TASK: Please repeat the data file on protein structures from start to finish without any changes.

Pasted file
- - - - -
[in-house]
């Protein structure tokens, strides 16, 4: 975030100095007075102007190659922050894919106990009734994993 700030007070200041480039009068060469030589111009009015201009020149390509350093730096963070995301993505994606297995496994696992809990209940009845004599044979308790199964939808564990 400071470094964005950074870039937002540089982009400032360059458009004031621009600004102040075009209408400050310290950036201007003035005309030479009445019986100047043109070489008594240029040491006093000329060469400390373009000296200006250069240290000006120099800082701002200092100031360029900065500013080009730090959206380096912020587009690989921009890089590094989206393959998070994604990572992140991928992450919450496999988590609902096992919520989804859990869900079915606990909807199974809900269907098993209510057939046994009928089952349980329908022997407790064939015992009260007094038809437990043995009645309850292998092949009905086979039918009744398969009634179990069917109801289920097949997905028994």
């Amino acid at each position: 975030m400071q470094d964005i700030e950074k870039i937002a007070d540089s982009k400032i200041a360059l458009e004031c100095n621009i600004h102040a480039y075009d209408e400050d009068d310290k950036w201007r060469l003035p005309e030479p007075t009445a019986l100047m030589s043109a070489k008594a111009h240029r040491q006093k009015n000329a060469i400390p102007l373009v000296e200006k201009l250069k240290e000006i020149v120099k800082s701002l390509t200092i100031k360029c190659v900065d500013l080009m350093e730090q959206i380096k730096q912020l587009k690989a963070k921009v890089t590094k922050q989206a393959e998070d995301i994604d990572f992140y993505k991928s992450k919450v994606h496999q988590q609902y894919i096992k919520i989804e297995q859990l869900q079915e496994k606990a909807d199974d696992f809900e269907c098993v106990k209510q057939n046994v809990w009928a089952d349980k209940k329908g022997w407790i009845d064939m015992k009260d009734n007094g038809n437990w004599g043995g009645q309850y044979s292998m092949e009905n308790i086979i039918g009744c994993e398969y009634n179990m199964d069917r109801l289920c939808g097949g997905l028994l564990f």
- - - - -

[in-house]
């Protein structure tokens, strides 16, 4: 975030100095007075102007190659922050894919106990009734994993 700030007070200041480039009068060469030589111009009015201009020149390509350093730096963070995301993505994606297995496994696992809990209940009845004599044979308790199964939808564990 400071470094964005950074870039937002540089982009400032360059458009004031621009600004102040075009209408400050310290950036201007003035005309030479009445019986100047043109070489008594240029040491006093000329060469400390373009000296200006250069240290000006120099800082701002200092100031360029900065500013080009730090959206380096912020587009690989921009890089590094989206393959998070994604990572992140991928992450919450496999988590609902096992919520989804859990869900079915606990909807199974809900269907098993209510057939046994009928089952349980329908022997407790064939015992009260007094038809437990043995009645309850292998092949009905086979039918009744398969009634179990069917109801289920097949997905028994």
């Amino acid at each position: 975030m400071q470094d964005i700030e950074k870039i937002a007070d540089s982009k400032i200041a360059l458009e004031c100095n621009i600004h102040a480039y075009d209408e400050d009068d310290k950036w201007r060469l003035p005309e030479p007075t009445a019986l100047m030589s043109a070489k008594a111009h240029r040491q006093k009015n000329a060469i400390p102007l373009v000296e200006k201009l250069k240290e000006i020149v120099k800082s701002l390509t200092i100031k360029c190659v900065d500013l080009m350093e730090q959206i380096k730096q912020l587009k690989a963070k921009v890089t590094k922050q989206a393959e998070d995301i994604d990572f992140y993505k991928s992450k919450v994606h496999q988590q609902y894919i096992k919520i989804e297995q859990l869900q079915e496994k606990a909807d199974d696992f809900e269907c098993v106990k209510q057939n046994v809990w009928a089952d349980k209940k329908g022997w407790i009845d064939m015992k009260d009734n007094g038809n437990w004599g043995g009645q309850y044979s292998m092949e009905n308790i086979i039918g009744c994993e398969y009634n179990m199964d069917r109801l289920c939808g097949g997905l028994l564990f």